- Colorado Sen. Michael Bennet: 56 years, 1 month, 25 days
- Montana Gov. Steve Bullock: 54 years, 9 months, 11 days
- New Jersey Sen. Cory Booker: 51 years, 8 months, 25 days
- Former Texas Rep. Beto O’Rourke: 48 years, 3 months, 26 days
- Ohio Rep. Tim Ryan: 47 years, 6 months, 5 days
- Miramar, Florida Mayor Wayne Messam: 46 years, 7 months, 14 days
- Former HUD Secretary Julián Castro: 46 years, 4 month, 5 days
- Entrepreneur Andrew Yang: 46 years, 8 days
- Hawaii Rep. Tulsi Gabbard: 39 years, 9 months, 9 days
- South Bend, Indiana Mayor Pete Buttigieg: 39 years, 2 days
Senior adviser Jeff Weaver said in a statement Wednesday that ‘[f]ollowing medical evaluation and testing he was found to have blockage in one artery and two stents were inserted.’
‘Sen. Sanders is conversing and in good spirits. He will be resting up over the next few days, Weaver added. ‘We are canceling his events and appearances until further notice, and we will continue to provide appropriate updates.’
Sanders updated his supporters on Wednesday and took the opportunity to tout his single-payer ‘Medicare for All’ proposal.
‘Thanks for all the well wishes,’ he wrote. ‘I’m feeling good. I’m fortunate to have good health care and great doctors and nurses helping me to recover. None of us know when a medical emergency might affect us. And no one should fear going bankrupt if it occurs. Medicare for All!’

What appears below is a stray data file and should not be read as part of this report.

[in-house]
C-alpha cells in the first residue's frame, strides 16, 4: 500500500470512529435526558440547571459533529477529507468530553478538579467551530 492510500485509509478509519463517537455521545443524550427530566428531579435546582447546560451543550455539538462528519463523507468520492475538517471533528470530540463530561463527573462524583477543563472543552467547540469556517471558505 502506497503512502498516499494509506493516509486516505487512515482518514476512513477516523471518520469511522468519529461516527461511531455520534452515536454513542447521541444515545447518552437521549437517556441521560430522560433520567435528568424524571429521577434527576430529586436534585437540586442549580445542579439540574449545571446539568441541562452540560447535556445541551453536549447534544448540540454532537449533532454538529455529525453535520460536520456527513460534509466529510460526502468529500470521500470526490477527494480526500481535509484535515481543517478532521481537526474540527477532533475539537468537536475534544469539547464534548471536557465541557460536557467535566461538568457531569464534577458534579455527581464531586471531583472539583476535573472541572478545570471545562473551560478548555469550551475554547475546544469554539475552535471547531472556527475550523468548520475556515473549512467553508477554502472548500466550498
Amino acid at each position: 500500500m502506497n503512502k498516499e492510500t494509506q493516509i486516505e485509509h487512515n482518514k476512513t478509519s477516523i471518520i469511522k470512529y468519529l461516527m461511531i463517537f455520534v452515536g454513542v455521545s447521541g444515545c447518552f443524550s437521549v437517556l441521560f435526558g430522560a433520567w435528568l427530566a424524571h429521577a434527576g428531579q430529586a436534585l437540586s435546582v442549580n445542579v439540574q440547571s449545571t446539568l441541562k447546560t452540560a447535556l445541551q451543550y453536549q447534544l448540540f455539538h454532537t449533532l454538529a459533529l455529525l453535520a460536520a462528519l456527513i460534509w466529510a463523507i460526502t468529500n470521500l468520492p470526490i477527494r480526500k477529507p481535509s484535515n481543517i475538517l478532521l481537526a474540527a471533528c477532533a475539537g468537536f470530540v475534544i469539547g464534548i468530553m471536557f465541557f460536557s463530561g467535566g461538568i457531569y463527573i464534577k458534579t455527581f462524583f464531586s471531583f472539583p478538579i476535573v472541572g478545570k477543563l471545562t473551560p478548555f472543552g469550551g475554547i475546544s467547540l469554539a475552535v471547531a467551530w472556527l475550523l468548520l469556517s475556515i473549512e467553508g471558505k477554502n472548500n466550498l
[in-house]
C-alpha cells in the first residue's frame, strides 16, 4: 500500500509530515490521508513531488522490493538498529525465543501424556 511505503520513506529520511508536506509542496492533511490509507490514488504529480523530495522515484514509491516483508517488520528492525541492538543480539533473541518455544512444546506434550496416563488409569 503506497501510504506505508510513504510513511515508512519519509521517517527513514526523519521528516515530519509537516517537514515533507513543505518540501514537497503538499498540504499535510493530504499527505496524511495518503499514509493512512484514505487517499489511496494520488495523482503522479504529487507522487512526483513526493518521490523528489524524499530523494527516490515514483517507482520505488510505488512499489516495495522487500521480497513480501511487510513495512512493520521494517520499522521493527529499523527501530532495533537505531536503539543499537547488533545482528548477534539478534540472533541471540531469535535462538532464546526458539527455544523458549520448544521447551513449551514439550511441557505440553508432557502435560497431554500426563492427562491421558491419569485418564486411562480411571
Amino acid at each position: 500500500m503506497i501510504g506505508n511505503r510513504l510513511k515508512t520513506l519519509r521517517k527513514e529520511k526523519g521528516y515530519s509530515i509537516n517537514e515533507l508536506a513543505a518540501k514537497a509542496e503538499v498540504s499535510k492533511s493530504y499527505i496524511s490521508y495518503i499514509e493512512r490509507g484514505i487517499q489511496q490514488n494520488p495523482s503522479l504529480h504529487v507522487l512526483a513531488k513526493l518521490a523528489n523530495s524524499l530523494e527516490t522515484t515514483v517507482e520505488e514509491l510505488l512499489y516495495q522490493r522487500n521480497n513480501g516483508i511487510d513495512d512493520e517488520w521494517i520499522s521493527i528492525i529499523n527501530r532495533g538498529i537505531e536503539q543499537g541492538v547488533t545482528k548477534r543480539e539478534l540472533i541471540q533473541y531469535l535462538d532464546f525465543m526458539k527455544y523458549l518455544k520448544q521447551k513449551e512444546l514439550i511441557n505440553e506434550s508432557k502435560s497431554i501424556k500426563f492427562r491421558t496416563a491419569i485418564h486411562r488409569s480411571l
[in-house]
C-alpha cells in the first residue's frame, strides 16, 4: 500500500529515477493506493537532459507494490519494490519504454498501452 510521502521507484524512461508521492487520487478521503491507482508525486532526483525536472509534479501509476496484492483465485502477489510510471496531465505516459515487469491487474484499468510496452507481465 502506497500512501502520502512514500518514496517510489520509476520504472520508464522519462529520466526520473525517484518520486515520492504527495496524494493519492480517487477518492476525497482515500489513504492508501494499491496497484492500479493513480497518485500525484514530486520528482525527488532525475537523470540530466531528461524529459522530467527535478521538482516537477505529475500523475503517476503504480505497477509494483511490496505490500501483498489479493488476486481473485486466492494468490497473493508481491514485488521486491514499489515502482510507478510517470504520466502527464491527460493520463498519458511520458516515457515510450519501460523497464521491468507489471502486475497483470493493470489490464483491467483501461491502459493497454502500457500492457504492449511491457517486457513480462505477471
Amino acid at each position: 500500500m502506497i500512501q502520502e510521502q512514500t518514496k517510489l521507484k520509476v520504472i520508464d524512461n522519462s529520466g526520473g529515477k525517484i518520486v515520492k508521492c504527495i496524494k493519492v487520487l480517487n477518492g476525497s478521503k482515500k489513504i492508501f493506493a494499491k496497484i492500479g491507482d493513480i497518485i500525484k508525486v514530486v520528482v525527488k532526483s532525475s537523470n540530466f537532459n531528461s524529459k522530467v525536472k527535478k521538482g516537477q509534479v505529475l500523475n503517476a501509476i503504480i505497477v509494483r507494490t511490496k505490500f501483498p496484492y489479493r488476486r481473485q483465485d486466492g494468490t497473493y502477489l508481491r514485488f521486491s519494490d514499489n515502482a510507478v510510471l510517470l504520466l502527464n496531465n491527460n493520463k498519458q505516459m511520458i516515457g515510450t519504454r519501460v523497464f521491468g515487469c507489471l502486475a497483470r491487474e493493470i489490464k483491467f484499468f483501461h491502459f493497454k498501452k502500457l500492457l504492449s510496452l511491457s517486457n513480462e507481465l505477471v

The Sanders campaign on Wednesday also canceled at least $1.3 million in ad spending that was scheduled to buy time on Iowa television and radio stations.
Sanders released a doctor’s note during the 2016 presidential campaign saying that he had no history of heart disease and was otherwise in good health.
U.S. doctors insert about 2 million stents per year into patients, according to Harvard Medical School. It’s a procedure the American Heart Association describes as ‘fairly common’ and says carries fewer complication risks than open-heart bypass surgery.
But the American Medical Association issued a report in 2013 that included stenting among the most highly ‘overused’ medical treatments.
Sanders has canceled campaign events before.
His campaign called off appearances in South Carolina last month in the wake of a Democratic primary debate where his voice sounded strained.
Sanders updated his supporters on Wednesday and took the opportunity to tout the single-payer ‘Medicare for All’ proposal.
Bernie Sanders alternated between gruff and gleeful during a public campaign event Monday in Hooksett, new Hampshire
Democratic presidential candidates have had campaign health scares before: Hillary Clinton raised fears in 2016, collapsing at a 9/11 memorial event in New York City
In March he showed up at South Carolina campaign events with a bandaged head after treatment for what his campaign said was a cut that he suffered in the shower.
He received a half-dozen stitches at a walk-in medical clinic.
The cantankerous senator would be 83 years old at the end of his first term in office if he were to win the White House.
Former President Jimmy Carter, who turned 95 this week, said in September that ‘I hope there’s an age limit’ for the presidency.
‘If I were just 80 years old, if I was 15 years younger, I don’t believe I could undertake the duties I experienced when I was president,’ he said.
WHAT IS A STENT? AND WHY WOULD A PATIENT GET MORE THAN ONE AT A TIME?
by Mia de Graaf, US Health Editor
Stents hold arteries open to help improve blood flow to the heart and relieve chest pain.
Past president of the American Heart Association, Dr Sidney Smith, MD, told DailyMail.com how stents work and when they are placed.
HOW IS THE PROCEDURE PERFORMED?
A stent is a wire mesh tube that props open arteries.
To open the narrowed artery, the surgeon may perform what’s known as an angioplasty.